I kind of agree, but also disagree a bit. I think DOS and DOS2 did quite a good job here. They clearly indicated what your goal is, and pointed you into the direction, but the solution itself was up to you (and which of the solutions you choose). And DOS1/2 being the games which do it best in my opinion and are rather new, I also can't quite say that I miss that from old games. Old games often did not even have a journal and you didn't even know wether you are supposed to follow something up. I can understand the appeal due to better immersion (by not showing you what is actually a quest, you can imagine that everything can be a quest), but I am past that naivity and instead constantly think "What did the developer expect from me at this point?". So yeah, I am most happy with getting a general direction, knowing the goal and then try to figure out how to get there myself.

I do like journals The best scenario for me is when you've got a journal that gives you good directions (and directions that are not just purely from where the quest giver is, but from say the city gate). So something like Baldur's Gate, or post patch Morrowind is nice (pre-patch Morrowind has one of the worst journals ever though).
Fnord is offline

Fnord

Fnord's Avatar
SasqWatch

#24

Join Date: Jun 2011
Location: Stockholm, Sweden
Posts: 1,737
Mentioned: 0 Post(s)
+1:

Default 

August 11th, 2018, 00:57
repetition and iteration is how good gameplay occurs.
aweigh is offline

aweigh

Watcher

#25

Join Date: Dec 2015
Posts: 37
Mentioned: 0 Post(s)

Default 

August 11th, 2018, 01:29
Yeah, quest markers are often used as more of a shortcut to tell people where to go without explaining it - but then there's a lot of people that are in such a hurry to get to the next thing that taking TEN WHOLE SECONDS to read some text causes rage. Or they are trying to play the game while watching whatever social media they do - it's hard to follow written directions with one eye while your other eye is reading about what one of your 90 friends had for breakfast today.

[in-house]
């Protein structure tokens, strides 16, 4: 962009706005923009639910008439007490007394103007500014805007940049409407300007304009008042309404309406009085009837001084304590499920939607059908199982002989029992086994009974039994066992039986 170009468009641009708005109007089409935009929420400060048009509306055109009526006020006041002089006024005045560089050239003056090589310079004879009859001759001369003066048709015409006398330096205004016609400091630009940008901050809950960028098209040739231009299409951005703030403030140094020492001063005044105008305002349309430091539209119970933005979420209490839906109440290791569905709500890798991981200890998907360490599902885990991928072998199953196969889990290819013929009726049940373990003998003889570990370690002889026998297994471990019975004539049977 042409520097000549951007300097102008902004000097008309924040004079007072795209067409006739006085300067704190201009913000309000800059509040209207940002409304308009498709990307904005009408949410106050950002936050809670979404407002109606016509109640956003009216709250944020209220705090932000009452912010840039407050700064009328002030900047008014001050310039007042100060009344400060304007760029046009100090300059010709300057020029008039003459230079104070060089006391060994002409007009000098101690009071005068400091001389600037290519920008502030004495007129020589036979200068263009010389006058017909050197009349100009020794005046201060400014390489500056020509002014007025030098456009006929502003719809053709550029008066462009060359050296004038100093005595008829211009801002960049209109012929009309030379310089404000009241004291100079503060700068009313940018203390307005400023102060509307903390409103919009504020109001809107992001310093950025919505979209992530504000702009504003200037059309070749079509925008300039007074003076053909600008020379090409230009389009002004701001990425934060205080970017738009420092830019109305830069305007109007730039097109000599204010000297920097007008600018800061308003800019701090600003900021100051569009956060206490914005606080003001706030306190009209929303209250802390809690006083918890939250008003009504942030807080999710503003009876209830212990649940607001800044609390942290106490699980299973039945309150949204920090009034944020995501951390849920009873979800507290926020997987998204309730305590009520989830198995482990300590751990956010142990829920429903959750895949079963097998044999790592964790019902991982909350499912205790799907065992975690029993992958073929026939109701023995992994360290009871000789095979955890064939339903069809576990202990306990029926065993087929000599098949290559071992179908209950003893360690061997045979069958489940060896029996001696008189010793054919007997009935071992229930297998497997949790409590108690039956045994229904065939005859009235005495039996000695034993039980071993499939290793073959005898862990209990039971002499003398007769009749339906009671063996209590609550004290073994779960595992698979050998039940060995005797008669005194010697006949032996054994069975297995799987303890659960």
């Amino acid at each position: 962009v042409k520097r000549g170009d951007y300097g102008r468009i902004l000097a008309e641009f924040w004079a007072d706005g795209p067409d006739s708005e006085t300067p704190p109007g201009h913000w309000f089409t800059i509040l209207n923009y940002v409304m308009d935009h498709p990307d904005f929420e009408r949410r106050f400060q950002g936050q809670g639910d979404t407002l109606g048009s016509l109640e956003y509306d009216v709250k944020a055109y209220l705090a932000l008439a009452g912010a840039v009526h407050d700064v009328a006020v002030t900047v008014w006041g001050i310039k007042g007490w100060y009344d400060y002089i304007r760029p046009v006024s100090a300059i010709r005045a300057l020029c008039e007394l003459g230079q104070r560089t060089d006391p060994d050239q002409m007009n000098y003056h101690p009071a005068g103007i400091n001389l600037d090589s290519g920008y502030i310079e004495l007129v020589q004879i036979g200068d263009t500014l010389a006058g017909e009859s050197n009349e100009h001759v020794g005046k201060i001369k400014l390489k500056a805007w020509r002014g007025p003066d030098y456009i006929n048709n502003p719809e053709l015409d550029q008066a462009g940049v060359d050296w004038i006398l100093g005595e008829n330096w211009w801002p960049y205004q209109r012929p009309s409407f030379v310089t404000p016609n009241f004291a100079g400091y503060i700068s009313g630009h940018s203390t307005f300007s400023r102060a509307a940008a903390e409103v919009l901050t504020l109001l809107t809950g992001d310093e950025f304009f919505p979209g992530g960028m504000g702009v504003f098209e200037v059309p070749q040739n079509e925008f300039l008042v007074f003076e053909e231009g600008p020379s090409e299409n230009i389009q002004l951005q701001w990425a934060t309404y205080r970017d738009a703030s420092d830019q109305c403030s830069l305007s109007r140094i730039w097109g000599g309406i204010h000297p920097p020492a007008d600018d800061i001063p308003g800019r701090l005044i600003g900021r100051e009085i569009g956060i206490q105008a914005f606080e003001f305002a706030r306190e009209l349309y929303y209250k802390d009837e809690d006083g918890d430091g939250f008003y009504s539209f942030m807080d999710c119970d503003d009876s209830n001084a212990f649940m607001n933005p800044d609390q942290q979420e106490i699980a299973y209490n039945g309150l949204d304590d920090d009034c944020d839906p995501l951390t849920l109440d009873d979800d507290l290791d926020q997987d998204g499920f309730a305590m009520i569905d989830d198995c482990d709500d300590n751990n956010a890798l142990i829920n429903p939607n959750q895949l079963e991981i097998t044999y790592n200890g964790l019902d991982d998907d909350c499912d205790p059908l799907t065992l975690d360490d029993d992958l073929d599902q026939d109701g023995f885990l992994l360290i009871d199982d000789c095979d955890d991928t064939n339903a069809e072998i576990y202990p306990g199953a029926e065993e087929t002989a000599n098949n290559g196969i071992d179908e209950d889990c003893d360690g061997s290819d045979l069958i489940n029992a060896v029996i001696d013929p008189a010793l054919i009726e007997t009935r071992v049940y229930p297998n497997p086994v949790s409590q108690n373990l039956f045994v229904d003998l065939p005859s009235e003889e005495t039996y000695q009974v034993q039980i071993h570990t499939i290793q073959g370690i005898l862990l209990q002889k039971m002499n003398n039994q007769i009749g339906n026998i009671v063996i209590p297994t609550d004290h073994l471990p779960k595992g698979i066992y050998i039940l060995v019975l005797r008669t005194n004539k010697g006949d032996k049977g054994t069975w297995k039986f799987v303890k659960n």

Personally, though, I don't mind them. Especially if the character I'm playing has lived in the region and thus would know where the Dancing Pony Inn is way better than me. Even if the markers aren't justified, though, it just means I'm going to need to find my fun in another part of the game instead of getting a little exploration fun.
--
The very powerful and the very stupid have one thing in common: instead of altering their views to fit the facts, they alter the facts to fit their views….
-- Doctor Who in "Face of Evil"
Zloth is offline

Zloth

Zloth's Avatar
I smell a… wumpus!?

#26

Join Date: Aug 2008
Location: Kansas City
Posts: 5,587
Mentioned: 11 Post(s)

Default 

August 11th, 2018, 03:31
Originally Posted by Zloth View Post
Personally, though, I don't mind them. Especially if the character I'm playing has lived in the region and thus would know where the Dancing Pony Inn is way better than me. Even if the markers aren't justified, though, it just means I'm going to need to find my fun in another part of the game instead of getting a little exploration fun.
Hmm. What if an RPG had quest markers & fully detailed maps in the starting town / area, to signify that your character was very familiar with the area, but the quest / map markers went away as you ventured further into new areas so you have to rely more on directions from NPCs?